This small reservoir could be located in the immediate vicinity of the toilet, though easily concealed in a cupboard, wall, floor, etc. to save space.

Bilge pump activation & runtime – There would need to be a button or some other activation mechanism located near the toilet. Pressing it would turn on the bilge pump. A simple Normally Open button wired to the pump would work, but only if you wanted to count on users pressing it for an appropriate flush interval and could be sure some child or irresponsible adult was not going to just hold it down so long that the secondary reservoir ran dry, thus allowing the bilge pump to burn itself out trying to pump faster than the tank could resupply it. A more robust implementation would place the pump on a relay and control it via a simple mechanism which activated the relay for five seconds per press but could only be triggered when the reservoir float valve was in the “full” position. A small timing circuit could accomplish this function.

And… I just went to a large amount of effort to figure out how to build a tank. For a tankless toilet. Hmm. Still, some of those “tankless” toilets are actually just toilets with tanks hidden in the walls anyway. This might provide a way to adapt such a hidden-tank toilet to a setup where the tank has to be in the floor or a closet simply because the wall is not thick enough to hide a water tank in.

As for advantages, for one, those fast flushing toilets stay super clean. That seems to be a good way to score points with the spouse (at least with mine). Also, maybe being able to use one of those toilets that mount directly back against a wall could help with layout issues. Trying to install a toilet with a holding tank behind it could use up just a few inches too many, depending on how your bathroom is set up. There would definitely be none of the traditional odor that typically emerges from the straight-drop style RV toilets.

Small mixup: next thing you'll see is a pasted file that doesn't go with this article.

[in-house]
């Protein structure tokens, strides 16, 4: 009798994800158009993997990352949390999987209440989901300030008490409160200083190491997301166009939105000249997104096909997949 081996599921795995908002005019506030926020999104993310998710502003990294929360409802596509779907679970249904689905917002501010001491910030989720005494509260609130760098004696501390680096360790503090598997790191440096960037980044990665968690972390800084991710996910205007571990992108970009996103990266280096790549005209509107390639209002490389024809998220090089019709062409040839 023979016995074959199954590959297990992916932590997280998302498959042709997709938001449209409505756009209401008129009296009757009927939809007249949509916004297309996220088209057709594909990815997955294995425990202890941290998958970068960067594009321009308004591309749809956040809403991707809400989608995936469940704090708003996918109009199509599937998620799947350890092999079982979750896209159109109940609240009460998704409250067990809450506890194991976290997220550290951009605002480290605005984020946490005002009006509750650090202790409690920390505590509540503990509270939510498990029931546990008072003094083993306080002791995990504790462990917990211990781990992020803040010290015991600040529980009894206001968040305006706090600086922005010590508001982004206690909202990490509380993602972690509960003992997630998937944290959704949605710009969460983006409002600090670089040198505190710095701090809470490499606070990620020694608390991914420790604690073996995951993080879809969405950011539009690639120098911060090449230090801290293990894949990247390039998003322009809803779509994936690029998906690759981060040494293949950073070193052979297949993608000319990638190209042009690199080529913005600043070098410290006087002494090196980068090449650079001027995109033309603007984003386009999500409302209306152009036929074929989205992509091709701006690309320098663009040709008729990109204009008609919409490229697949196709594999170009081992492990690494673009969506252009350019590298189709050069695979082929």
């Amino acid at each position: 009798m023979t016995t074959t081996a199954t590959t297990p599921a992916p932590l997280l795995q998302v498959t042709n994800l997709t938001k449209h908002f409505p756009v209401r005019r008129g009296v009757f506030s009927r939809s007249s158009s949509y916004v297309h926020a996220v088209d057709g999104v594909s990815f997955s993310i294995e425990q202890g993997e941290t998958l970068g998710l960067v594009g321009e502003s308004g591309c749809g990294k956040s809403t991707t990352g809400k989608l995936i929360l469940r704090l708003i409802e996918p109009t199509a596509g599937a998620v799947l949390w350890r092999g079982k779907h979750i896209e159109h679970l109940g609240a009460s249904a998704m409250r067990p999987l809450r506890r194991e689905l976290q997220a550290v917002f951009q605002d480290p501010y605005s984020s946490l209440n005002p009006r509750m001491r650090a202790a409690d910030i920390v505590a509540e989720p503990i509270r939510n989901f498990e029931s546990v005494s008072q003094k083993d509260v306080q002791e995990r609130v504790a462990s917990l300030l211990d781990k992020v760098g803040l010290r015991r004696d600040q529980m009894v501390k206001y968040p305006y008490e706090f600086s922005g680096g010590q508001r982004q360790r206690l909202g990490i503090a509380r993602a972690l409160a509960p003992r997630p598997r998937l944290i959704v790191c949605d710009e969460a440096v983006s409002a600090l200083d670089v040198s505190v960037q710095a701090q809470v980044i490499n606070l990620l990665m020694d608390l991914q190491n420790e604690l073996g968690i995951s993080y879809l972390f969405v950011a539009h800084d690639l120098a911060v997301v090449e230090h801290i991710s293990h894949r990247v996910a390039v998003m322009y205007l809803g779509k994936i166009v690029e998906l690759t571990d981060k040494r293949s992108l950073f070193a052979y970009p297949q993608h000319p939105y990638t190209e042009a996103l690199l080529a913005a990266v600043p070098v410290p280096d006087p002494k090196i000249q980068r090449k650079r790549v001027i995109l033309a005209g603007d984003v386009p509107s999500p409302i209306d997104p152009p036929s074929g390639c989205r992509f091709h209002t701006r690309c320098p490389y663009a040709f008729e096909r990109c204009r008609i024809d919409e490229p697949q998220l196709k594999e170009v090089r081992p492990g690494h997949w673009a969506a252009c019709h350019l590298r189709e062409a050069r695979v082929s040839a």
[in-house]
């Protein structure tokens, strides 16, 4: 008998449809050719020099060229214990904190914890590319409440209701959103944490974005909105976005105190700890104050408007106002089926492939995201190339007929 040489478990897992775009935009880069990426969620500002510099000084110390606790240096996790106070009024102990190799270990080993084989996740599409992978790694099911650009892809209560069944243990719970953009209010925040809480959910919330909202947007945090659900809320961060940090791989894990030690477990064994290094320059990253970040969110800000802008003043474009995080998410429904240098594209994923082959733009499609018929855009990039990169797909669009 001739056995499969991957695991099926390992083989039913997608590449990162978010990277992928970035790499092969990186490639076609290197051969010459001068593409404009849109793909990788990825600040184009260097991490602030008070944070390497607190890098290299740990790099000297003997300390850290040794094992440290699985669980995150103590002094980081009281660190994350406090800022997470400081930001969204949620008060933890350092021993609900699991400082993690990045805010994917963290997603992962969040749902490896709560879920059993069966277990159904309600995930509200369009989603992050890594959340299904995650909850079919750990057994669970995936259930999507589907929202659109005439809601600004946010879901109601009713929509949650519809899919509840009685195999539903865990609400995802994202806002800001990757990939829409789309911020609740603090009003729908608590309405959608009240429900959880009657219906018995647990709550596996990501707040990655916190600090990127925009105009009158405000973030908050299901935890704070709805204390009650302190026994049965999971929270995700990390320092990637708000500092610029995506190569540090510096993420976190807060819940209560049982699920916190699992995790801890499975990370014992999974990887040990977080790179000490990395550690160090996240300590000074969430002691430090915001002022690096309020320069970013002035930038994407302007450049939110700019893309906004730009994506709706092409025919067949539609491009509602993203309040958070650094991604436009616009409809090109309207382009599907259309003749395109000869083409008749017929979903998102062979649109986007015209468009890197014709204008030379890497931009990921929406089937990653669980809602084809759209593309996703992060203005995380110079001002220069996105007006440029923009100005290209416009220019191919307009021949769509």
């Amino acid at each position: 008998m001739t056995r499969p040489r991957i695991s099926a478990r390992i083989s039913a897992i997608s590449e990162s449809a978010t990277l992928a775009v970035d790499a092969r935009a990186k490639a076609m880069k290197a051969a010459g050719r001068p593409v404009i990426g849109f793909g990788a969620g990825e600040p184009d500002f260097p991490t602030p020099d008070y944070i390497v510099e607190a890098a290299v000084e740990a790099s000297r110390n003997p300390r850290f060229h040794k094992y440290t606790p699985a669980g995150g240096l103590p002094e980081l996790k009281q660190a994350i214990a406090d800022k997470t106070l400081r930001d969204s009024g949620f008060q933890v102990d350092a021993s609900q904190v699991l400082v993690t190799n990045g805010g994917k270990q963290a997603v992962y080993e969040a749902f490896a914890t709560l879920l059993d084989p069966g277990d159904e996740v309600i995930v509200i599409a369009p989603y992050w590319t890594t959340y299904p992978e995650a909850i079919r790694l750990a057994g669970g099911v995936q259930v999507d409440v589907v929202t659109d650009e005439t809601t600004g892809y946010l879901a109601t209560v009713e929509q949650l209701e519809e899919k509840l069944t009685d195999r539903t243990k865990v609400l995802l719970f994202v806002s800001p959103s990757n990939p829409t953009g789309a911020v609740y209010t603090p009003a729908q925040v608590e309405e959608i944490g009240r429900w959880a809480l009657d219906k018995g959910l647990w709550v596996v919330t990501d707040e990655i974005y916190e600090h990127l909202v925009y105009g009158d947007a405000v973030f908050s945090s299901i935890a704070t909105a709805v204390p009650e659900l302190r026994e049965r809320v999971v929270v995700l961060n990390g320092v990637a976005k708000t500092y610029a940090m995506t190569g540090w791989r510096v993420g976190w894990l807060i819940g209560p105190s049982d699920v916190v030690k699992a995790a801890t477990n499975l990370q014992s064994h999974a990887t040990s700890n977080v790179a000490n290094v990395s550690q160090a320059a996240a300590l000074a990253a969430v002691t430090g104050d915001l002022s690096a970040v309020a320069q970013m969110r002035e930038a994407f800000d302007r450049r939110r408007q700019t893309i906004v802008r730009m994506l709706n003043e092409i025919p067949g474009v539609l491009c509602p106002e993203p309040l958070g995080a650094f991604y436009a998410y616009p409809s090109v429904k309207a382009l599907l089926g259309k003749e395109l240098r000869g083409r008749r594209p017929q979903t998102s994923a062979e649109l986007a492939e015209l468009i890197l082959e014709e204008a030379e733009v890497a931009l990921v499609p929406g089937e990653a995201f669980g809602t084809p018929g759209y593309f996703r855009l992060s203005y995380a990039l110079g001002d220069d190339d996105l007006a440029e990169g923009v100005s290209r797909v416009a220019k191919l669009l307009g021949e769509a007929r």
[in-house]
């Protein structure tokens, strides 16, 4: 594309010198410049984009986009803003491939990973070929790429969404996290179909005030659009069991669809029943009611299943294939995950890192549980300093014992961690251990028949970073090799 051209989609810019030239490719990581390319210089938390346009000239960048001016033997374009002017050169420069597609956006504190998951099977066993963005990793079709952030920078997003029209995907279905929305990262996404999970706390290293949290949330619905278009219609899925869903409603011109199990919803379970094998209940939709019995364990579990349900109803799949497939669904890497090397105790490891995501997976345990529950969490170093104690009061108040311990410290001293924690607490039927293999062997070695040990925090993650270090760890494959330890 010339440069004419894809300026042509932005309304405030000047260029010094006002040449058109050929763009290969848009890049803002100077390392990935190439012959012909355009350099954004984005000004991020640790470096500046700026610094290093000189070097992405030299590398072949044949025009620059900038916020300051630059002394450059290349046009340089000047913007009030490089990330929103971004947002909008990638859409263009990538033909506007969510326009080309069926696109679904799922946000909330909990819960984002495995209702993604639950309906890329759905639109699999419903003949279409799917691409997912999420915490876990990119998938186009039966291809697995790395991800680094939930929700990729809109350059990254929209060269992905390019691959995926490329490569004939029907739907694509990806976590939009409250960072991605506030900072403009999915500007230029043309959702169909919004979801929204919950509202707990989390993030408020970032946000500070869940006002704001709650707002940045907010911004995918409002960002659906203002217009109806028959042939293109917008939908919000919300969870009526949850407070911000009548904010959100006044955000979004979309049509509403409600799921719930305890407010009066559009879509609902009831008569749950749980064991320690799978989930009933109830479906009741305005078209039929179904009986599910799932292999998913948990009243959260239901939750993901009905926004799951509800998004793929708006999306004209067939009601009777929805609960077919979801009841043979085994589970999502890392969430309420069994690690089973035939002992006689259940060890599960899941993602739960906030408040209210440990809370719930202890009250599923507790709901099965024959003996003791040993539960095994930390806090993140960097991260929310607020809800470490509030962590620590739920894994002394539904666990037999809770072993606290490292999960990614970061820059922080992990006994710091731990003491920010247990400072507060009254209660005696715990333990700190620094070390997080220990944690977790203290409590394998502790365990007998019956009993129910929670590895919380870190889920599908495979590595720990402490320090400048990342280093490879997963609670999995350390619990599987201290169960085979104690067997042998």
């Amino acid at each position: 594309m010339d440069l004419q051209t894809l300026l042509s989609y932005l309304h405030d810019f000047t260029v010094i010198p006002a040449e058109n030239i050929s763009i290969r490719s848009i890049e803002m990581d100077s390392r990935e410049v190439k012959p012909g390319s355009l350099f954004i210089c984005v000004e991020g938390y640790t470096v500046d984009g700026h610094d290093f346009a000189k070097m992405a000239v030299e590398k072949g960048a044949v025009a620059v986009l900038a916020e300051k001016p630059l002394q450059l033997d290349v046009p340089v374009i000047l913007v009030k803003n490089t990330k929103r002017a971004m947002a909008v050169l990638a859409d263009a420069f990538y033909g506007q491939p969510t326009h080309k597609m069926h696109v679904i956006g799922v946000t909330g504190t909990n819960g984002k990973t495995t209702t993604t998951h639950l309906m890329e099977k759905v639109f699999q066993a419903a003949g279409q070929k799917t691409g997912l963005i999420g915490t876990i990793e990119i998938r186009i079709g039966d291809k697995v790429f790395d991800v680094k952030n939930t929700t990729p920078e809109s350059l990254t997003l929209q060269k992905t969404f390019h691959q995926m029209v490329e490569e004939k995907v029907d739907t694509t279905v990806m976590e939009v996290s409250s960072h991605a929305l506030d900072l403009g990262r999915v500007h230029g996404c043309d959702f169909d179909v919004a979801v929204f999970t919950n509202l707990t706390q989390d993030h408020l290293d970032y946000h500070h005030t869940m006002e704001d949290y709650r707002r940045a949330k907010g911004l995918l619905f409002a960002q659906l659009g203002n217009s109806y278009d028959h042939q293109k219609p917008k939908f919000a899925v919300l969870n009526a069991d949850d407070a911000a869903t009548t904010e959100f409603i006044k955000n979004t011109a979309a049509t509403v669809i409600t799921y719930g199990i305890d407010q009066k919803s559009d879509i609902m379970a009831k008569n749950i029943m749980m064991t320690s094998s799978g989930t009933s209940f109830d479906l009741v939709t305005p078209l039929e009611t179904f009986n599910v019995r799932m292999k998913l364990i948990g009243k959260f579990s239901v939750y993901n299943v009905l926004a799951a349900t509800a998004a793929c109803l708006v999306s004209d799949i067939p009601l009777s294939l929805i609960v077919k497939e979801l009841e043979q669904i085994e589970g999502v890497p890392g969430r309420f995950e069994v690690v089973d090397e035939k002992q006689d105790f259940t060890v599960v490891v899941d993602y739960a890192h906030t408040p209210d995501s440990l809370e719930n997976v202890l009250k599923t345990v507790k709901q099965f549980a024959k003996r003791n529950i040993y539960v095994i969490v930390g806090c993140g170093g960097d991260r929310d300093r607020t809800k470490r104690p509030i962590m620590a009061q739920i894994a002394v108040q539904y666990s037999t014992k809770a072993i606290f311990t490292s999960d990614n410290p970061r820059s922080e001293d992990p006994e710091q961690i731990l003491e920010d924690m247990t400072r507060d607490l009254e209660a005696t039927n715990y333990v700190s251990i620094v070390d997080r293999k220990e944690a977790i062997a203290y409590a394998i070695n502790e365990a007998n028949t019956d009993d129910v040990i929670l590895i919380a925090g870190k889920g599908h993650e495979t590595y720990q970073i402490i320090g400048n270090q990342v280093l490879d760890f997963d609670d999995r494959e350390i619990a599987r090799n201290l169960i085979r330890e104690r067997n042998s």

Would it be water friendly? Well, it obviously uses more water than a sawdust toilet or even a traditional straight-drop RV toilet. To compensate a little, you could always plumb the system so the mini-reservoir which supplies flush water sits slightly beneath the lowest level of the greywater tank. That way, the flush reservoir would passively fill with previously used greywater first, but if the grey tank is empty, it would still be able to fill via the fresh water system. That would at least get two uses from the water before it becomes blackwater.